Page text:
Consumption of peanuts and gut microbiota
The team analysed whether the introduction of peanut products in a healthy diet could have a positive impact on the microbiota gut-brain axis and therefore contribute to the prevention of future diseases. “There is evidence suggesting a bidirectional relationship between phenolic compounds and gut microbiota, and some authors have observed an improvement of brain and general health after a polyphenol-rich intervention. The prebiotic substances present in peanuts ─such as polyphenols─ can affect cognition and the mood indirectly through interactions with the gut microbiota and enhance microbiota gut-brain axis”, notes researcher Sara Hurtado (UB-INSA-CIBEROBN).
To confirm these results of the nutritional study, the team included a control group in the study and gave the group a placebo with a peanut-based oil and the same composition of macronutrients of peanut butter but without prebiotic substances, observing it did not have the same beneficial effect.
“The high content of prebiotic fiber and polyphenols in peanuts could explain its beneficial effects on the gut microbiota. Due to its poor absorption, fiber and most polyphenols directly reach the colon, where they are metabolized by the microbiota and can modulate the brain biochemistry by acting as neurotransmitters in the central nervous system” says Sara Hurtado. “Short-chain fatty acids ─such as acetic, propionic, and butyric acids, are the main metabolites produced by gut microbiota, and they seem to have effects against various diseases, including depression and neurodegenerative diseases”.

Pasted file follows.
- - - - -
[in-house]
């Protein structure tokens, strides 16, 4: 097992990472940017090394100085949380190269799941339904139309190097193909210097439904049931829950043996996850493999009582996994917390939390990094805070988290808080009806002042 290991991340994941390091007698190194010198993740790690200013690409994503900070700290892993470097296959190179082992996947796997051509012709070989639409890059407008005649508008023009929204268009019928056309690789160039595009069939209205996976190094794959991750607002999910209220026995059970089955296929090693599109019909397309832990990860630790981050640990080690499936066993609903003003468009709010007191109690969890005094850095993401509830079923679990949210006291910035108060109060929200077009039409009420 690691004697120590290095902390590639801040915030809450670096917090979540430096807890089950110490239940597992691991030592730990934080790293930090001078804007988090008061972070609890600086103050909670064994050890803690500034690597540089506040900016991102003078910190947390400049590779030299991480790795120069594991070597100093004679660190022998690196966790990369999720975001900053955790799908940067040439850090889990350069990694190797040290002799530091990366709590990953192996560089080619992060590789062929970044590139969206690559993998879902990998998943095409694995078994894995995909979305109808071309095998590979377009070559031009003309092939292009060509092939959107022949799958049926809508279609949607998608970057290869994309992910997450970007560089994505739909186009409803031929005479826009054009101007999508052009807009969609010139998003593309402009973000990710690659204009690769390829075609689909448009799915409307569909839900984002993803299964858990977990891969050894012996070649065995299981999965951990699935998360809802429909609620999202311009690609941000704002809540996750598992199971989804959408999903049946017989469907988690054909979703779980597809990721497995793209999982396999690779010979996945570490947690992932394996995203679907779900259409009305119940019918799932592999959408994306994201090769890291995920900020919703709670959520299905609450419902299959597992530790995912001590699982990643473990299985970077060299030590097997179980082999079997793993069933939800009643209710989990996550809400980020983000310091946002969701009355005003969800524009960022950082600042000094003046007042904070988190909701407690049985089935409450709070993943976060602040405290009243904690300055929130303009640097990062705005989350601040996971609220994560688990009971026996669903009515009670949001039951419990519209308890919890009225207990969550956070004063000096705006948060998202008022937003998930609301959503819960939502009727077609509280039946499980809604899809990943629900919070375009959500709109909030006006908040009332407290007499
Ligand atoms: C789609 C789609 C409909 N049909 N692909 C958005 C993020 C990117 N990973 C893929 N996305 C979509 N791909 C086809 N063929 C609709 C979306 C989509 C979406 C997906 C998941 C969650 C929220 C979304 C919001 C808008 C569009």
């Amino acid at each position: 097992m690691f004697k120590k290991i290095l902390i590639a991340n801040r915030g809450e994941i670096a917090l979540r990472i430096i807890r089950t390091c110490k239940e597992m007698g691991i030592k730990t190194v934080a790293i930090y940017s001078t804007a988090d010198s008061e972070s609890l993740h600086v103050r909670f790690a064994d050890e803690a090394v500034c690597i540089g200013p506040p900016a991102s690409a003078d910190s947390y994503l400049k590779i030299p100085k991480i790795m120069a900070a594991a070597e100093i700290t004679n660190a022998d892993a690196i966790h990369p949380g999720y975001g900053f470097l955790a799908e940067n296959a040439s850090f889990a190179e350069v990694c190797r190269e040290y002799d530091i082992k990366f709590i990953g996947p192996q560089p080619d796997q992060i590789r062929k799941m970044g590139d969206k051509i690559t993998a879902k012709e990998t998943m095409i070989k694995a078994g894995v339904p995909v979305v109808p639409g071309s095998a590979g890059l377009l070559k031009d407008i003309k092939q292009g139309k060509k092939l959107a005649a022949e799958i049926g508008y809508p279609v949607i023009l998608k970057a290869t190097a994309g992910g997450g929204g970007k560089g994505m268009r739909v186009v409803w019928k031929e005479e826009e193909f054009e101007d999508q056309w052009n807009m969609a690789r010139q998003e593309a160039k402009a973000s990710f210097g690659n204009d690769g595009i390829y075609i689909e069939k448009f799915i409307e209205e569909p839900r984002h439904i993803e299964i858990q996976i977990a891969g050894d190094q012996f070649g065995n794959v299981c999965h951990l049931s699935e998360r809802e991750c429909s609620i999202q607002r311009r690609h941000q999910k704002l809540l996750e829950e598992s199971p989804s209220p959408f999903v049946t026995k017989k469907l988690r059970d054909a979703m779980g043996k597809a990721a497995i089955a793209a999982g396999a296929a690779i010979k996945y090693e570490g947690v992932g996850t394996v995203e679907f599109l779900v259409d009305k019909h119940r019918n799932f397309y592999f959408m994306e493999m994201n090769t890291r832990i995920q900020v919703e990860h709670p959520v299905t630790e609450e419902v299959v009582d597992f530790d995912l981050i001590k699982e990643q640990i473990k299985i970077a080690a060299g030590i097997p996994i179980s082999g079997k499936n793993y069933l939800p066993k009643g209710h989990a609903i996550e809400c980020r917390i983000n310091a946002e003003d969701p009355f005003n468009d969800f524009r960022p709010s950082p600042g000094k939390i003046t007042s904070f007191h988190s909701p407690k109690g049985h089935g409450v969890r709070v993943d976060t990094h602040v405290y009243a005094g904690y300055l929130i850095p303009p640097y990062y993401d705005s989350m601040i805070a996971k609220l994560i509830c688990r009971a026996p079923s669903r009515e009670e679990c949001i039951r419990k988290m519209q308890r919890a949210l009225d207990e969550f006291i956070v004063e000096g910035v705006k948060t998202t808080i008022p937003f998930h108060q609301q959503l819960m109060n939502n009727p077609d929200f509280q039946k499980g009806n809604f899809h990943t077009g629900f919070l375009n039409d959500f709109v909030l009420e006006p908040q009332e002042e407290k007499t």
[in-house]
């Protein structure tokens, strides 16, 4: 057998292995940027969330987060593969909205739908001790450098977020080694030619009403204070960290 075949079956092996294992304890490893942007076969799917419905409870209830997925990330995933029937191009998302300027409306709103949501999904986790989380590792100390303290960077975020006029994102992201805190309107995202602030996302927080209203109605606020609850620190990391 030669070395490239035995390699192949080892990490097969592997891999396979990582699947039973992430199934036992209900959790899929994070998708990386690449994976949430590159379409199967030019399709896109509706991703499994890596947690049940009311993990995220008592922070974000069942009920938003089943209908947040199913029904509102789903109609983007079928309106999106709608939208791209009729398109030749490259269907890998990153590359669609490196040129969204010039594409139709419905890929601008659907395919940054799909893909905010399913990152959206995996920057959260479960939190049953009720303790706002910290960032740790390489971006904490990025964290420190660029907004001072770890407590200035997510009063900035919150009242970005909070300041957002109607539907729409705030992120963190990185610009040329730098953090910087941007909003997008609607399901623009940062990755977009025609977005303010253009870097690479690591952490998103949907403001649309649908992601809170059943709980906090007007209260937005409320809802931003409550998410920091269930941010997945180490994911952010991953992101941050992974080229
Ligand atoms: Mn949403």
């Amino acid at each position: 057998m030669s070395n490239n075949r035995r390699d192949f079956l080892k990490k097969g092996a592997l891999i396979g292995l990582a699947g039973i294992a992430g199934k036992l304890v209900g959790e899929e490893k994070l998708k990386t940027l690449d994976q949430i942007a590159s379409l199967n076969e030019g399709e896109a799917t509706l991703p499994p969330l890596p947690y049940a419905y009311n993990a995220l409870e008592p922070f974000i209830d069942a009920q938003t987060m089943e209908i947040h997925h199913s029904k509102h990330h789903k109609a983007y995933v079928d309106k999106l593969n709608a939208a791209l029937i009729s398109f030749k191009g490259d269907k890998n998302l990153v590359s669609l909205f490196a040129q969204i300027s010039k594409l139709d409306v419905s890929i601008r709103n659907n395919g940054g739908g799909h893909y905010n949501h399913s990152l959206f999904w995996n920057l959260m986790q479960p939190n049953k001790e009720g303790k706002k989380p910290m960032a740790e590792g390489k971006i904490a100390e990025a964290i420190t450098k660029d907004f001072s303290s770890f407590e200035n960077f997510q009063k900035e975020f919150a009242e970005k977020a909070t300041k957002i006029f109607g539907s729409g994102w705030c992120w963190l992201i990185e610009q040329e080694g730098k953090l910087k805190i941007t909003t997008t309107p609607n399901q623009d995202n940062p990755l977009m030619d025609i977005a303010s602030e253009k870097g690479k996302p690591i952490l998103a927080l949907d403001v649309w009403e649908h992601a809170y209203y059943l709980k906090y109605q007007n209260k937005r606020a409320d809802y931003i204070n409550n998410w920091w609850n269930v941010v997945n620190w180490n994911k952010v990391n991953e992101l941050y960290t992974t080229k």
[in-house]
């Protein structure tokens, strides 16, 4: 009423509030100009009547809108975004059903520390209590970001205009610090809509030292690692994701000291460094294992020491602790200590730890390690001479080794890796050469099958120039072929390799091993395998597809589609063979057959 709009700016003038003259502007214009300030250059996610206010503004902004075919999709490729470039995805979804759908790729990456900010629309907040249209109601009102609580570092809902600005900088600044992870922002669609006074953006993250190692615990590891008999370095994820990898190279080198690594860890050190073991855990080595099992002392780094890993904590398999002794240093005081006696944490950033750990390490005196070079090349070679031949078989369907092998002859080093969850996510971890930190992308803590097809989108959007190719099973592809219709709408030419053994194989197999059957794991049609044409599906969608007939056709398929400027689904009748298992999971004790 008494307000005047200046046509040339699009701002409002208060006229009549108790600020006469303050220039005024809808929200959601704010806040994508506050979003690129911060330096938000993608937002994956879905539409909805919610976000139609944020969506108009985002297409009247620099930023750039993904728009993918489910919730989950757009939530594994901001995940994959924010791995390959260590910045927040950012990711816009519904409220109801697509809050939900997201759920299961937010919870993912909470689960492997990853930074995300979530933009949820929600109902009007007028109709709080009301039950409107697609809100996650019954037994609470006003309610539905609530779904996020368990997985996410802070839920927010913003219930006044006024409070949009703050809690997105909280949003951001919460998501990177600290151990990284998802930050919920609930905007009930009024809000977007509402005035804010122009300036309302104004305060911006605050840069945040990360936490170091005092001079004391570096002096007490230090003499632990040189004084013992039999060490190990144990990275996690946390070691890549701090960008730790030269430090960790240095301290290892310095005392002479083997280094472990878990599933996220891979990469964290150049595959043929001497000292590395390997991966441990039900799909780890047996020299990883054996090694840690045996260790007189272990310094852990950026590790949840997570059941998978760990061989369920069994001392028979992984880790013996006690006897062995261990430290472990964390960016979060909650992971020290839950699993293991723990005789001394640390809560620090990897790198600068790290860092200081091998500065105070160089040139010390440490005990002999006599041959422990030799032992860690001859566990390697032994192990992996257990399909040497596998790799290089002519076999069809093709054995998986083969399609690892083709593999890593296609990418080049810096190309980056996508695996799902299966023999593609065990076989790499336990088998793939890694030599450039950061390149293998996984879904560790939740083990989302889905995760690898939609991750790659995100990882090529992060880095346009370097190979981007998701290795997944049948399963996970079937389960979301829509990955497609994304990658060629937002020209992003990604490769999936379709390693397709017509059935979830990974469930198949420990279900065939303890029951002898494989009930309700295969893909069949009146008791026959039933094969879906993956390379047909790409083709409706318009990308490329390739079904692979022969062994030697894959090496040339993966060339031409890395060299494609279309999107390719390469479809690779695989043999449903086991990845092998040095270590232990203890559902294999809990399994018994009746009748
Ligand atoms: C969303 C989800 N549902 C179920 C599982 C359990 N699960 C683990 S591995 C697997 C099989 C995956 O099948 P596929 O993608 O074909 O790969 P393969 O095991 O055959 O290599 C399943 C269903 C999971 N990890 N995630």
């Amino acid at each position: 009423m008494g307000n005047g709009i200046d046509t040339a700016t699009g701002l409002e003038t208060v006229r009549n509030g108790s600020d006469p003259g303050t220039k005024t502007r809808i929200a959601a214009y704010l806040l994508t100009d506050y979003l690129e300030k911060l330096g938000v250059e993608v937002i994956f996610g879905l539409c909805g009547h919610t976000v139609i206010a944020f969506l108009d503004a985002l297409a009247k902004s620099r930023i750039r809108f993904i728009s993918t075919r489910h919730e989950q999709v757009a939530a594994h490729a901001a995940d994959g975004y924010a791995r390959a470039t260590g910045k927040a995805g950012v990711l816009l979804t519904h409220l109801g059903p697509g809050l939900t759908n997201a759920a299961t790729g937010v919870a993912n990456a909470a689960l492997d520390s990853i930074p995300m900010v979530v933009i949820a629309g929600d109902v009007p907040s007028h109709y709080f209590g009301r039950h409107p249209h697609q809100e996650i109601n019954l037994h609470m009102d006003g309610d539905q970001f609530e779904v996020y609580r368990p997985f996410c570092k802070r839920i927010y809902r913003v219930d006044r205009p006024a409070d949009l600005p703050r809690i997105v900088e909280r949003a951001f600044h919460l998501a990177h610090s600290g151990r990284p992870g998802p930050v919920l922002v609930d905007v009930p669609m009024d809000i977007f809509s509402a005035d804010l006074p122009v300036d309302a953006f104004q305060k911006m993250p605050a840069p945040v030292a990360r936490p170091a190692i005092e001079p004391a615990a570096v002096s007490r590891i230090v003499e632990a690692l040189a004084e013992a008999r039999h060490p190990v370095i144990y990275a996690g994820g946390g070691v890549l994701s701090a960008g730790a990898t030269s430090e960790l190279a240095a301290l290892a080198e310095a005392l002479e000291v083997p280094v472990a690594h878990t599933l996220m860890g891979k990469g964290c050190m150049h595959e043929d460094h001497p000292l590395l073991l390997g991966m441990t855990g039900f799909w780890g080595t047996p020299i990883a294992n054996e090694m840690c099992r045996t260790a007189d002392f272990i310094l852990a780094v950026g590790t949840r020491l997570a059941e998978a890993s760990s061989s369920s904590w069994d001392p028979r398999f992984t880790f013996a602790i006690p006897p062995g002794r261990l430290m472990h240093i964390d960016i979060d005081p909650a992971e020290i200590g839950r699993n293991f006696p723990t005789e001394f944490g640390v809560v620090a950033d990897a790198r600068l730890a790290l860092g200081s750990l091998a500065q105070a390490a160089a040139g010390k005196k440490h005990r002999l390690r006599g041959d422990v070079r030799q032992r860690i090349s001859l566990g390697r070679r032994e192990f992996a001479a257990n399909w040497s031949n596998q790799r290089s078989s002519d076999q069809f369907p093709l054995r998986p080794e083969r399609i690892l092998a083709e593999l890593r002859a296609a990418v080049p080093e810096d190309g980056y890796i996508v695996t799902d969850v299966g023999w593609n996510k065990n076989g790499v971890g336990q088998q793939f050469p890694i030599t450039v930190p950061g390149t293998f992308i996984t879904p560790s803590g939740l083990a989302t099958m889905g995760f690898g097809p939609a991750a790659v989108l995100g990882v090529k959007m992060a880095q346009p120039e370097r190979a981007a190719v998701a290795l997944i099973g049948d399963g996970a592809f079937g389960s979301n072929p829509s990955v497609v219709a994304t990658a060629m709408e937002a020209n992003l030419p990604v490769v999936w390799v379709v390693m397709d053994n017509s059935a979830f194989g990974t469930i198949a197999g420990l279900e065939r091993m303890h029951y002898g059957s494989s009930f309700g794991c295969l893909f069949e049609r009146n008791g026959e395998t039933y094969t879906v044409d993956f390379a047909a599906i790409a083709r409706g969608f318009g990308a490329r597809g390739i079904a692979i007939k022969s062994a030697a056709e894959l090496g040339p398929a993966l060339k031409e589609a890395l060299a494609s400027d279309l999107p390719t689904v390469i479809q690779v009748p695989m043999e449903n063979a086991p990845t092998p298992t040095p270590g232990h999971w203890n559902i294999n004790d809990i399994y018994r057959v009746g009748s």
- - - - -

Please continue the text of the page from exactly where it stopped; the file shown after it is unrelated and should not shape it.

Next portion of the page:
The Research Group on the Analysis Natural Polyphenols and other bioactive compounds present in foods led by Rosa M. Lamuela has a distinguished research experience in the study of polyphenols in food and biological samples, and has taken part in international projects such as PREDIMED, a multicentre clinical trial on the Mediterranean diet and health, in the field of nutritional epidemiology.
This study shows promising results that require confirmation in studies carried out with a larger group of people. Regarding future studies, the team wants to broaden the research on the effects of the consumption of peanut products and its bioactive compounds on the microbiota through microbial composition, microbiome, lipidomic and transcriptomic analyses. Researchers want to look for more explanations in the study of the mechanisms that are involved in the microbiota gut-brain axis after the consumption of peanut products.
The paper published in the journal Clinical Nutrition has been carried out within the framework of the ARISTOTLE project, an initiative to analyse the prebiotic and postbiotic effects of the consumption of peanut products driven by The Peanut Institute (United States). The study also counted on the support from businesses linked to the food sector that did not take part in the experimental design nor the research protocol of the study.